Inside: You can spend lots of money on commercial swarm lures, but there are better alternatives. Try using a dead queen’s pheromones to attract your next swarm.
Tincture of queen is made of queen bees soaked in alcohol
To make queen liqueur or tincture of queen, beekeepers soak recently dead or pinched queens in a small vial of rubbing alcohol. The alcohol preserves the queen and, supposedly, her pheromones as well.
Come swarm season, a beekeeper can wet a cotton ball with the juice, place the cotton in a baggie with a few small holes punched through, and put the homemade swarm lure in a swarm trap or bait hive.
Use tincture of queen like any other swarm lure
The alcohol dissolves the queen’s pheromones from the dead bee. Placed in a swarm trap, it draws swarms in much the same way as any other swarm lure. Some references recommend that you re-wet the cotton every few days, and some say to put an entire preserved queen in the plastic bag instead of just a few drops of tincture.
I have never tried this. Alcohol evaporates quickly, so I can’t imagine it would stay effective for long. And, if you’re like me, you seldom have a lot of extra queens lying about. Still, it is an exciting idea, and I would rather use dead queens for a good purpose than toss them to the birds. Reports from other beekeepers say it works like magic.
Everclear doesn’t have the poisons contained in rubbing alcohol
Speaking of alcohol, if you can find it in your area, use Everclear instead of rubbing alcohol. It doesn’t have the chemicals added that make alcohol undrinkable, chemicals that are probably not good for bees. You can usually buy it in liquor stores at either 120 or 151 proof. Everclear also comes in 190 proof, but it’s illegal in some states.
If you have ever used this method of making a swarm lure, I’d love to hear about it. Thanks!
Honey Bee Suite
I’ve kept every queen from my deadouts, each in a contact lens bottle filled with alcohol. Funny, though, I didn’t know what kind of alcohol to use. I’d previously made a propolis tincture, with 100 proof vodka, so that’s what I used. At any rate, I used my “tincture of queen” to lure a swarm but can’t say for sure if it worked. One swarm trap had been lived in by bees, and the other swarm trap was a newly constructed hive. Both were outfitted with comb for the swarm to cluster on, and both had tincture-soaked cotton pads. The scout bees chose the already lived-in trap and not one entered the new hive.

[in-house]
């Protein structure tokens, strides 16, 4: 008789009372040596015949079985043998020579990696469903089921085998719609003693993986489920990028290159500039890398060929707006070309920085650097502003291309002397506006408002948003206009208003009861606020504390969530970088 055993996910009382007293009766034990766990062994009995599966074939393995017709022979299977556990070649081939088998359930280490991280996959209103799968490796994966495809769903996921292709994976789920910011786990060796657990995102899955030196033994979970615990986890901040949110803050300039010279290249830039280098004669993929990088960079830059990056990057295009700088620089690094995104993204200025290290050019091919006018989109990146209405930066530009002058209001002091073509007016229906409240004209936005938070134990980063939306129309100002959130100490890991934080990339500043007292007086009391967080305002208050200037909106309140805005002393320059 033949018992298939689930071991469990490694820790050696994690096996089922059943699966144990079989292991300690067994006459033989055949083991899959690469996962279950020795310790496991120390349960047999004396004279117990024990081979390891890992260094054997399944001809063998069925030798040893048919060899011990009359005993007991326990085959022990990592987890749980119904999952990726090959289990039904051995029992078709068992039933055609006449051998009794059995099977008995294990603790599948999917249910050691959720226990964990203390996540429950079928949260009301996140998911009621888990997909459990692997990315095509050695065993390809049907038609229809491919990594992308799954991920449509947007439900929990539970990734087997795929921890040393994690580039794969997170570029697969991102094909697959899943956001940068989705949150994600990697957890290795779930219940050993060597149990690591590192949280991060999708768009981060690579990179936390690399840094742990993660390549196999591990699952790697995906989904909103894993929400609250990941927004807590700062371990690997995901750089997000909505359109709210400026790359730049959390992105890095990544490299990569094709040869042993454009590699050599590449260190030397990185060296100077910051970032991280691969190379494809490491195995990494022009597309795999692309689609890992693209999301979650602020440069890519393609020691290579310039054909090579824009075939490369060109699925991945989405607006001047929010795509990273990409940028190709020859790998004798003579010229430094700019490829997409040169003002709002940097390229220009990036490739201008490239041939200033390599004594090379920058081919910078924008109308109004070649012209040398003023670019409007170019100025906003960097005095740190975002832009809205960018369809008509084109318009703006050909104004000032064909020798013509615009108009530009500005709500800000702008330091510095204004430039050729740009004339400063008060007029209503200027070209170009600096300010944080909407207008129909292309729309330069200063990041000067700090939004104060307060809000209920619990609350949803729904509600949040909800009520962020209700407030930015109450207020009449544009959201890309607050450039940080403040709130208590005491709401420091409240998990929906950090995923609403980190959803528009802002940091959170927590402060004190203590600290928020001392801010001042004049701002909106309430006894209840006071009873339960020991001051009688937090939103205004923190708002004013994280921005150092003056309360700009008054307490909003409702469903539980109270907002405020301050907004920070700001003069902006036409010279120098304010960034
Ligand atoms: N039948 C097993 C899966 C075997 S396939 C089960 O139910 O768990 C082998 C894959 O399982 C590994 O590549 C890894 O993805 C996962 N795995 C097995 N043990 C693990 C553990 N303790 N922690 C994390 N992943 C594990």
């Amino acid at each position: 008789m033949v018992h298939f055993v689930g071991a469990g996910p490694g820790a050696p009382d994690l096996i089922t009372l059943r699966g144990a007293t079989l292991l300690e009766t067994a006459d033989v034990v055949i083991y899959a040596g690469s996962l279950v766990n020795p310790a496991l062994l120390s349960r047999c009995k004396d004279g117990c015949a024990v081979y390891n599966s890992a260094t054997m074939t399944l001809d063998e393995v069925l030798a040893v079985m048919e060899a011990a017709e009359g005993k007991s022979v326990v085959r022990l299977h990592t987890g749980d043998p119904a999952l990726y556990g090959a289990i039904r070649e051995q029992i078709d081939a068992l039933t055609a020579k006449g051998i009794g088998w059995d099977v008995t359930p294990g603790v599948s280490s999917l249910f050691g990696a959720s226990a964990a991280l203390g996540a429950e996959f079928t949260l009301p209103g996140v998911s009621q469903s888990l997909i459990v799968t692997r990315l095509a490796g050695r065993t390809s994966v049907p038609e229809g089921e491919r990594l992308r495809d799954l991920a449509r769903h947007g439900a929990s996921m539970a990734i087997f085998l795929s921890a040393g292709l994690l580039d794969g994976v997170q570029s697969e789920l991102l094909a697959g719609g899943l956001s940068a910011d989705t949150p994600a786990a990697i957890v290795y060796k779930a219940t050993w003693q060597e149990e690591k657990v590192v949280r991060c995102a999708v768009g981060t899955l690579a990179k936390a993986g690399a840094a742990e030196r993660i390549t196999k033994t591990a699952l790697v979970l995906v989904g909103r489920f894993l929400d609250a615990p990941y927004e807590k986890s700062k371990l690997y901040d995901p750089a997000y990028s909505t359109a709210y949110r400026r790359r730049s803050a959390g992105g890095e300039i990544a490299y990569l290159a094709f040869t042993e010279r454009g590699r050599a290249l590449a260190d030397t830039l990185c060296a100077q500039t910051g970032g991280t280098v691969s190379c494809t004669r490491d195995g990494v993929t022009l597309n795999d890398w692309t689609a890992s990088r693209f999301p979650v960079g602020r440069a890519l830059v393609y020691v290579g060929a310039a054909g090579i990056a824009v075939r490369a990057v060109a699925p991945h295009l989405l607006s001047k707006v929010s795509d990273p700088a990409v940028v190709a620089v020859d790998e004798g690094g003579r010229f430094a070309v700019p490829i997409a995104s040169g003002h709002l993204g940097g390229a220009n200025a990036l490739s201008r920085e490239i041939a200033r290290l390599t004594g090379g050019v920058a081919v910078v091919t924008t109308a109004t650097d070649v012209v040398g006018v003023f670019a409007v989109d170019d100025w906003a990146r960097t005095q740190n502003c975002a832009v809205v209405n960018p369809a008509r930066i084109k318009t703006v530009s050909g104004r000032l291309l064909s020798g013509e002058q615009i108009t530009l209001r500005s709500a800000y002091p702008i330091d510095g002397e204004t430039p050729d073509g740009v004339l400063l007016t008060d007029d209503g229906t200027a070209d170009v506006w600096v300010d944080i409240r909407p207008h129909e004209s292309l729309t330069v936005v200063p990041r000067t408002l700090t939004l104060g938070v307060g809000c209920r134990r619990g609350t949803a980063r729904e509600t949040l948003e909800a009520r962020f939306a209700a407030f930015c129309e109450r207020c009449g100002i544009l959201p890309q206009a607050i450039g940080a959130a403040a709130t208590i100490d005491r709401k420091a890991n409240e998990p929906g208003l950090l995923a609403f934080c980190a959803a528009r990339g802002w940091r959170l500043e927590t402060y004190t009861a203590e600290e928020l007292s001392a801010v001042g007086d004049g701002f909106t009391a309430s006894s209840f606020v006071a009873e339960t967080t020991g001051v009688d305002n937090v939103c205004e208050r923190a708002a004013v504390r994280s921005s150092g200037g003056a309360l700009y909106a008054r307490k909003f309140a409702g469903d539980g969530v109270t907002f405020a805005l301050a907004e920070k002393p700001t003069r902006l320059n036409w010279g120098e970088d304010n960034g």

I should have guessed you tried this; I think you’ve tried everything! Very cool. The vodka was a good idea because rubbing alcohol is toxic. Maybe you could try Everclear. It comes in both 151 and 190 proof and the rest is water. We can’t buy the 190 here in Washington, but I think you can. The 151 would be fine too, I think.
You were right, of course. Picked up some Everclear today. It was a behind-the-counter item, I guess because it’s 190 proof. The store only carried the 750ml size, so I’ll have to tincture many things other than queens. My little sister says calendula tincture is amazing.
That’s so funny! Today I picked up some Everclear too! Of course, I had to buy the watered-down 151 proof stuff, also in a 750 ml bottle.
Tried it this year along with lemongrass oil and didn’t catch any swarms. Small sample size though…
Thank you. I may try it too, although I’ve had good outcomes with just used brood comb.
Hi Rusty – Just trying to survive the upcoming winter and it seems the major concern is the moisture build up. What do you think of this plan?
Are there moisture retaining materials we can put in this gap?
Thanks! I need these bees alive next spring : )
I’m sure the plan will work fine, but it emphasizes upper insulation, rather than moisture control. From what I’ve heard, this type of cover keeps the water from dripping on the bees, but the water still runs down on the inside walls of the hive and sometimes promotes mold growth. I like the moisture quilt for moisture control and will stick with that. If you want more upper insulation, you could add Styrofoam above the quilt, although the wood chips are good insulators as well. Also, the quilt prevents the bees from getting to the Styrofoam.
I agree with you. Didn’t address the moisture issue in his plan. I am new to “moisture quilt”…is there a blog post you did that I can review? Thanks Rusty!
There was a bear the other day downstream from us…Between the bear, the yellow jackets and now the winter …my poor girls : (.
Start here: “How to make a moisture quilt for a Langstroth hive.”
Super perfect! Thanks so much! I am so relieved. I can do this. So – no need for access-exit for the bees from the top? They can use their bottom exit as usual.
You are the best!
Hi Rusty, something seems to have happened to my connection to HoneyBeeSuite. I haven’t had any post since October 31st so I thought you must have gone on a trip or something. Can you re-enter me please? I have bought some Honey-B-Healthy, some brewer’s yeast and some pollen from a bee stuff supplier in France because I want to be able to make provisions for my bees in case we have the same kind of very long, wet and cold winter and spring like this 2012-2013. It lasted from mid November to end May!! I have a list of ingredients from Randy Oliver’s site. What I would like to know more about is … Must feeding the bees anything with pollen and proteins not something to do before there are more daylight hours like in January? I don’t want to get the queen laying eggs too early but I do want my winter bees to be in as good a condition as I can help them to be. Do you have any ideas on this to guide me please? Thanks and regards, Lindy